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Personal Statement From Peter Hausmann

13 March 2008

Personal Statement From Peter Hausmann

In recent weeks I have faced inaccurate, incorrect and unsubstantiated criticism relating to my role on the Hawke's Bay District Health Board.

So far, and in the face of considerable provocation, I have kept to my word not to discuss matters relating to the Director-General of Health's Review, out of respect for the agreement that all parties have made with the Review Panel to maintain the confidentiality and uphold the integrity of that process.

Healthcare of New Zealand has been focusing on getting on with the business of looking after the 17,000 New Zealanders who are entrusted to our care, and the 500 severely disabled people who we provide for in our residential facilities.

But few people would be able to continue to hold their tongue against such a barrage. I and my colleagues and our families have had so many questions from the people who matter most to us, that we can no longer afford to be entirely silent on the matter.

I am confident that the Review Panel Report will explain clearly what happened at Hawke's Bay DHB, and will vindicate and explain my position. While I will not break the confidentiality agreement that I have with the Panel, there are some things that I can say now without breaching that agreement.

What I found on the Board

I came onto the Hawke’s Bay District Health Board expecting to bring my business enthusiasm and innovation, my understanding of governance, and my experience at the coal face of management of community health service delivery.

But I was horrified to find that the Board was not a professional operation at all.

Instead, it was a place where some board members were behaving poorly towards very competent management and medical staff.

The lack of good governance process was messing things up badly and endangering the possibility of improving the health of Hawkes Bay people. Due to a breakdown in trust between Board and management, good decisions by clinicians and management were being changed and re-visited by the Board. It was difficult to find a rational or logical reason for the behaviour I was observing.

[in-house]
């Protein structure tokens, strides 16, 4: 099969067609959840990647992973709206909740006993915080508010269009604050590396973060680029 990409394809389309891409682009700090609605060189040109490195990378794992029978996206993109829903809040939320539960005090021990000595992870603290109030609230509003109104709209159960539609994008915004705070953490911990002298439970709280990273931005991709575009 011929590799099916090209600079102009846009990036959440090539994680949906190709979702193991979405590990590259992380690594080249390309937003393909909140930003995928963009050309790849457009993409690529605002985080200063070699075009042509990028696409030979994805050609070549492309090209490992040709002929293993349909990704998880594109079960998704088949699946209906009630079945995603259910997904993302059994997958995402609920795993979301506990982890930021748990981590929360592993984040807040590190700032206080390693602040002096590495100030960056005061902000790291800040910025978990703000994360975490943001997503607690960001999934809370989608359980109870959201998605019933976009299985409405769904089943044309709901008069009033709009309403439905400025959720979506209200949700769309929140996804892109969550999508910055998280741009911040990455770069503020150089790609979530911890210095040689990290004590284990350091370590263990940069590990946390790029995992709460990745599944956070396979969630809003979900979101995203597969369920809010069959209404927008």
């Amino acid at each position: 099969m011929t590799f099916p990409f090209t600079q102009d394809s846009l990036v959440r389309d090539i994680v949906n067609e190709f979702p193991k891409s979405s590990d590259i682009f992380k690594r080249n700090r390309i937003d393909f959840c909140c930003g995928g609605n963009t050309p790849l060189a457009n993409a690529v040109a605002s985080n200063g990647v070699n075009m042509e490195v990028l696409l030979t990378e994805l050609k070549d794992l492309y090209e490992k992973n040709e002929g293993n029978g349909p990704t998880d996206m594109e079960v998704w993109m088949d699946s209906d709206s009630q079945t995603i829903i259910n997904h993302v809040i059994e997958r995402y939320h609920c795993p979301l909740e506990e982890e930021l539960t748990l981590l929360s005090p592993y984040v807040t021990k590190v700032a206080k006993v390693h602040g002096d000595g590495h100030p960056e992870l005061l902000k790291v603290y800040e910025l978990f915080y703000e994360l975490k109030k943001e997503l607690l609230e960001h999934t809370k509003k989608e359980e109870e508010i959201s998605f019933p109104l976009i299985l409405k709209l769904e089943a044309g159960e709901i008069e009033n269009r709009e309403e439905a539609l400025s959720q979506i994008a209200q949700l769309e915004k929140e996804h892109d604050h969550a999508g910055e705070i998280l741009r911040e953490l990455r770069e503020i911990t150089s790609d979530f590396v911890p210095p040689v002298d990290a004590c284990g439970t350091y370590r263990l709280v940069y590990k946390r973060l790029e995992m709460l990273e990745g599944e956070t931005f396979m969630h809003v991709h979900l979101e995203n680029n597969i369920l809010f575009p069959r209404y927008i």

I challenged this approach. I challenged some Board members' interests involving a number of commercial contracts. And I also challenged the Board’s mistreatment of management, doctors and nurses.

I tried to introduce professional discipline into the Board’s discussion and decision-making. It would appear that this was not appreciated.

I joined the Board with high hopes. I did what I thought was right when I saw the reality of the Board’s mismanagement of good, hard working people in the DHB. I stood up for better governance.

When my threat to those in entrenched positions started to weaken their power, and I refused to step down from the Board, I became a target.

Correcting the facts

That campaign has included false allegations about my conduct and that of Healthcare of New Zealand – including that I improperly used my place on the Board to further my own interests and those of Healthcare of New Zealand, to the tune of $50 million.

There is absolutely no truth in any of this.

I declared my interests fully before I joined the Board and again once I was on the Board. Board interests registers show that my declarations were fuller than those offered by any of my Board colleagues.

There was no $50 million contract – there was a proposal for a public-private partnership, an RFP to consider how that might work, and a process for developing terms of reference for that partnership's feasibility. All of my involvement in that whole process, including before I joined the Board, was known by, and was sanctioned by, the Chairman. Why it was later used against me can only be the subject for speculation about the motives of others.

I’ve been caught in the middle of a battle of very big commercial, regional and political interests. It would be tempting to back down and just walk away, but there are important issues at stake for health, so I don’t see that I can back down. The Review into governance at HBDHB – which I sought – is nearly complete. I’m confident that the report that comes out will state the facts and show that I did what was right, while some others on the Board did not.

I look forward to the release of the Review Panel's final report next week in the expectation that it will once and for all clear up these factual inaccuracies and allow us to get on with the business of providing healthcare to New Zealanders.

ENDS


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